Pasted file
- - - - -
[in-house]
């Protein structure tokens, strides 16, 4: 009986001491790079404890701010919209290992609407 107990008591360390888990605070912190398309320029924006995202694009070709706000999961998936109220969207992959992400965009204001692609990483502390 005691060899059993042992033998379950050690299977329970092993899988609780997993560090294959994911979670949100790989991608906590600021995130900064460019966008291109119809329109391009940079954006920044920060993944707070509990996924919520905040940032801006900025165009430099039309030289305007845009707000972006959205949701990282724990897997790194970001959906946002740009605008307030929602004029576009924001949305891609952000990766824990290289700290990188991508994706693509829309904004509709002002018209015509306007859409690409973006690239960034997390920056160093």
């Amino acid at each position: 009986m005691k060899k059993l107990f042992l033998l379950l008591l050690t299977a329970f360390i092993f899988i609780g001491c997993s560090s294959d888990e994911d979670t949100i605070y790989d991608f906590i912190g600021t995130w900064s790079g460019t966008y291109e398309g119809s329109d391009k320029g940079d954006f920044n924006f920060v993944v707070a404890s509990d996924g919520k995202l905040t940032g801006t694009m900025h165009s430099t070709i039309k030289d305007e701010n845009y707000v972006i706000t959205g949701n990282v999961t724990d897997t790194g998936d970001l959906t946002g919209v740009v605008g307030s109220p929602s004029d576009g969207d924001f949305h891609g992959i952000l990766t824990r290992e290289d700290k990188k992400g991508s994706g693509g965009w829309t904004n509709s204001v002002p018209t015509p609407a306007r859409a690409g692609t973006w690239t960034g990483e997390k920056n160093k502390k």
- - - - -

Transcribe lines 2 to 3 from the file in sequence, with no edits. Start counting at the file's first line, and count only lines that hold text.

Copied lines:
């Protein structure tokens, strides 16, 4: 009986001491790079404890701010919209290992609407 107990008591360390888990605070912190398309320029924006995202694009070709706000999961998936109220969207992959992400965009204001692609990483502390 005691060899059993042992033998379950050690299977329970092993899988609780997993560090294959994911979670949100790989991608906590600021995130900064460019966008291109119809329109391009940079954006920044920060993944707070509990996924919520905040940032801006900025165009430099039309030289305007845009707000972006959205949701990282724990897997790194970001959906946002740009605008307030929602004029576009924001949305891609952000990766824990290289700290990188991508994706693509829309904004509709002002018209015509306007859409690409973006690239960034997390920056160093």
């Amino acid at each position: 009986m005691k060899k059993l107990f042992l033998l379950l008591l050690t299977a329970f360390i092993f899988i609780g001491c997993s560090s294959d888990e994911d979670t949100i605070y790989d991608f906590i912190g600021t995130w900064s790079g460019t966008y291109e398309g119809s329109d391009k320029g940079d954006f920044n924006f920060v993944v707070a404890s509990d996924g919520k995202l905040t940032g801006t694009m900025h165009s430099t070709i039309k030289d305007e701010n845009y707000v972006i706000t959205g949701n990282v999961t724990d897997t790194g998936d970001l959906t946002g919209v740009v605008g307030s109220p929602s004029d576009g969207d924001f949305h891609g992959i952000l990766t824990r290992e290289d700290k990188k992400g991508s994706g693509g965009w829309t904004n509709s204001v002002p018209t015509p609407a306007r859409a690409g692609t973006w690239t960034g990483e997390k920056n160093k502390k």